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The Departed

with 4 comments

Watching (and subsequently reviewing) the latest work of a cinematic legend like Martin Scorsese, one is faced with a dilemma; does one view the work in absolute terms, perhaps simply comparing against the genre and the contemporary films, or should it be judged against the high standards of the artist’s oeuvre? My personal take has usually been the latter. But after the disappointment with the gaudiness of The Aviator, I wanted to avoid the pit-falls of such high expectations. This time I completely ignored the pre-release publicity of The Departed, hoping to watch the film without bias. Still it was difficult to think of it in isolation and I have to admit that the feeling I came out of the theater was that while much better than his last feature, Scorsese’s latest matched neither the psychological intensity of Taxi Driver or the sweeping drama of Goodfellas (or even Casino for that matter), a film about crime and criminals that will draw inevitable comparisons.

Nevertheless, one cannot blame a director for his past greatness and I should quickly add that The Departed, a remake of the Hong Kong cop-flick Internal Affairs, is certainly a very entertaining, action-packed, hard-boiled crime drama.

Not to sound like a 70s Bollywood movie trailer, but the film has it all – edge of the seat excitement, suspense, thrills, incredible fight sequences, some tremendous acting (with an exception, see below), taut and witty dialogues, a sexy heroine and importantly, an edgy soundtrack1 to go along with the high-octane action. Where is falls shorts of expectations is the ending, which was underwhelming to say the least – with the final scene being downright ‘cheesy’ (the quotes will be obvious for those who have seen the film). Also, there are a few plot holes and coincidences that are a bit too convenient.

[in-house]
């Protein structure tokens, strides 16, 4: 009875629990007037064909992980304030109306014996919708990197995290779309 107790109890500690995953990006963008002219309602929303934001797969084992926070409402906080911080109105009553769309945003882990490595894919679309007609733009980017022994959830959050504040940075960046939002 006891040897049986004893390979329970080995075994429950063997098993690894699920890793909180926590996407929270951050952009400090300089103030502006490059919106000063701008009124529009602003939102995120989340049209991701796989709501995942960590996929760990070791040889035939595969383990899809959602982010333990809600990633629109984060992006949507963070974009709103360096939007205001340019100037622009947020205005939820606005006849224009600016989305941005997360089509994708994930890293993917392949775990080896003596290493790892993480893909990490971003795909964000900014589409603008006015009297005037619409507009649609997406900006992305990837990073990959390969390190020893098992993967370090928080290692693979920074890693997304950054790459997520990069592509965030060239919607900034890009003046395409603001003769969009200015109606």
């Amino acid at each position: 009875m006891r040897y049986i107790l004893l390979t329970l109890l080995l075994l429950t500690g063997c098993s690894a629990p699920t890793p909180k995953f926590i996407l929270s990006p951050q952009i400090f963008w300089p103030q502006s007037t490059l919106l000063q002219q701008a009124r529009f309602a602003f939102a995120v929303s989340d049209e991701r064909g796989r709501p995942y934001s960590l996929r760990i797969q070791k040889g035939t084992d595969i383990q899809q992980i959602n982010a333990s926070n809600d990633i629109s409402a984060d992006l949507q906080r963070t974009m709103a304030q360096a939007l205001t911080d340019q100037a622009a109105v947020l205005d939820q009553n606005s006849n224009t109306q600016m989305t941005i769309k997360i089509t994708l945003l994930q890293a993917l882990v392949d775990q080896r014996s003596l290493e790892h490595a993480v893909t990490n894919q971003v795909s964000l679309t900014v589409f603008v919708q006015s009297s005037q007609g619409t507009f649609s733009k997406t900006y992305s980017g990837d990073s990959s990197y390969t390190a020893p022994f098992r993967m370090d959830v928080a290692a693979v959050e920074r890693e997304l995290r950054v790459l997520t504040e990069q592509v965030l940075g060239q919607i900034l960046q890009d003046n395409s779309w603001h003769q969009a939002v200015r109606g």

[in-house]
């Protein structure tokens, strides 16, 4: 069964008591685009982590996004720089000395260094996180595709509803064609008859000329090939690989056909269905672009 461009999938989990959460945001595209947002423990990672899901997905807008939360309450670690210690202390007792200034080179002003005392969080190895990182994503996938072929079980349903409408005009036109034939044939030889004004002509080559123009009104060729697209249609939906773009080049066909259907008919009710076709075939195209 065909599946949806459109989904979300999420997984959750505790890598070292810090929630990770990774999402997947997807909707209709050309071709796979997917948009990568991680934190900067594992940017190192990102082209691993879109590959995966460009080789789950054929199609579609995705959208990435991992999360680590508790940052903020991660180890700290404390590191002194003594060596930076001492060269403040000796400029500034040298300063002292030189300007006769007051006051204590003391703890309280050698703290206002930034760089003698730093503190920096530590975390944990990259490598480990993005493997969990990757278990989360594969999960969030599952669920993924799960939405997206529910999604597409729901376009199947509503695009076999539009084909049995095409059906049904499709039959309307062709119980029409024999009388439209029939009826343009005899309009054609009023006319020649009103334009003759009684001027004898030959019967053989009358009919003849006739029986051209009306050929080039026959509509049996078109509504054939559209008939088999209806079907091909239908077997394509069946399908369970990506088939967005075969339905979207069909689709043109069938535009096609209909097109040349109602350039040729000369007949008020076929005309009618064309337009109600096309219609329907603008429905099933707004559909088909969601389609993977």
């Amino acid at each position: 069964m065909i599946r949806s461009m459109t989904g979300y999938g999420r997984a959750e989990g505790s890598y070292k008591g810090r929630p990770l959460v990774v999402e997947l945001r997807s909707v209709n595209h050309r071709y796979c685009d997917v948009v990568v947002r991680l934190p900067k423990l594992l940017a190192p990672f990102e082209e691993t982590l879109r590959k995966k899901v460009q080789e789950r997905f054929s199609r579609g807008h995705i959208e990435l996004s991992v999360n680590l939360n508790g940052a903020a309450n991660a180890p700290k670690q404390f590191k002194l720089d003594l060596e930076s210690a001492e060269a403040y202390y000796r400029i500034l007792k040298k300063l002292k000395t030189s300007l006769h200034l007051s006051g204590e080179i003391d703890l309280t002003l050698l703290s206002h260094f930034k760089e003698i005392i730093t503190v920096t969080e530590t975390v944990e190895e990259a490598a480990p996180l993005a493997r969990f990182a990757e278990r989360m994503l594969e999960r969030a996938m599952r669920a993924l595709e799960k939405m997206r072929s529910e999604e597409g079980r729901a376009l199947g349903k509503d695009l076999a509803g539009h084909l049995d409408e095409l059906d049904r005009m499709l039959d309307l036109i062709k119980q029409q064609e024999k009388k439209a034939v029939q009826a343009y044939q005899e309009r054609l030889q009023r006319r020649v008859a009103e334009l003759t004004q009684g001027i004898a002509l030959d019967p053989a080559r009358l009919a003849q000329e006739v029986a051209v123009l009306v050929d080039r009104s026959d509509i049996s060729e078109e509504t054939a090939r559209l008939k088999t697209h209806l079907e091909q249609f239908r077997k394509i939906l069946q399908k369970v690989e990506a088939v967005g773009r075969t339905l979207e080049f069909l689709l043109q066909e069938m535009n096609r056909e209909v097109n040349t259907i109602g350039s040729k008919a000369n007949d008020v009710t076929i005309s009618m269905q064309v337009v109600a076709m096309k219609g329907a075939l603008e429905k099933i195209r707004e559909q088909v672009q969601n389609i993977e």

The fast paced story shows the parallel lives of two characters, Billy Costigan (Leo Di Caprio) and Colin Sullivan (Matt Damon), both hailing from the largely Irish-American South Boston neighborhood – also the heart of Irish Mafia activities – and both recent graduates of the State Police Academy. Billy’s background and links with elements of the Irish criminals makes him an ideal candidate to go deep undercover and secretly infiltrate the crime syndicate of Frank Costello, the Irish mob-boss, played by Jack Nicholson with enough cold hearted, ruthless menace to make a Quentin Tarantino villain look positively angelic in comparison (Among others, he kills a woman and says "She fell funny").